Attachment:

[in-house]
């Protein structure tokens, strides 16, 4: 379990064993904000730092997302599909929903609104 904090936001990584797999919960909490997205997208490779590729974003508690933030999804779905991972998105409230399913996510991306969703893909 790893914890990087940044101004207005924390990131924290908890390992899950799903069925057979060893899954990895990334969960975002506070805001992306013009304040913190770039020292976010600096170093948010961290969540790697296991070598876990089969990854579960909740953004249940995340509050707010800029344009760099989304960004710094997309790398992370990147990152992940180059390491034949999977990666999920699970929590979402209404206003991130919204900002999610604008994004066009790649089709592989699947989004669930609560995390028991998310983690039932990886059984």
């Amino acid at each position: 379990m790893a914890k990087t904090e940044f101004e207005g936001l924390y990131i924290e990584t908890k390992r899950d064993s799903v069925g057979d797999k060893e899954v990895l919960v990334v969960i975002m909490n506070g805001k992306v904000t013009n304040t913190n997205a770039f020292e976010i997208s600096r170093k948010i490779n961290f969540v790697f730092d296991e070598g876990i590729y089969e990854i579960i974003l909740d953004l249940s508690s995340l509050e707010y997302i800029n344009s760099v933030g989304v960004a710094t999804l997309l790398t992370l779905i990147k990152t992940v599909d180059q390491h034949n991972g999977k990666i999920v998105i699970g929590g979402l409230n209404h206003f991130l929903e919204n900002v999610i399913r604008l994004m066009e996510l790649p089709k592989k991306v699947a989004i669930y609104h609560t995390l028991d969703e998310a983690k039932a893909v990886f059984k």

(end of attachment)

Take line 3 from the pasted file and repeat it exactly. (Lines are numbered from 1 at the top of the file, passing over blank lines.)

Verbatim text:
């Amino acid at each position: 379990m790893a914890k990087t904090e940044f101004e207005g936001l924390y990131i924290e990584t908890k390992r899950d064993s799903v069925g057979d797999k060893e899954v990895l919960v990334v969960i975002m909490n506070g805001k992306v904000t013009n304040t913190n997205a770039f020292e976010i997208s600096r170093k948010i490779n961290f969540v790697f730092d296991e070598g876990i590729y089969e990854i579960i974003l909740d953004l249940s508690s995340l509050e707010y997302i800029n344009s760099v933030g989304v960004a710094t999804l997309l790398t992370l779905i990147k990152t992940v599909d180059q390491h034949n991972g999977k990666i999920v998105i699970g929590g979402l409230n209404h206003f991130l929903e919204n900002v999610i399913r604008l994004m066009e996510l790649p089709k592989k991306v699947a989004i669930y609104h609560t995390l028991d969703e998310a983690k039932a893909v990886f059984k």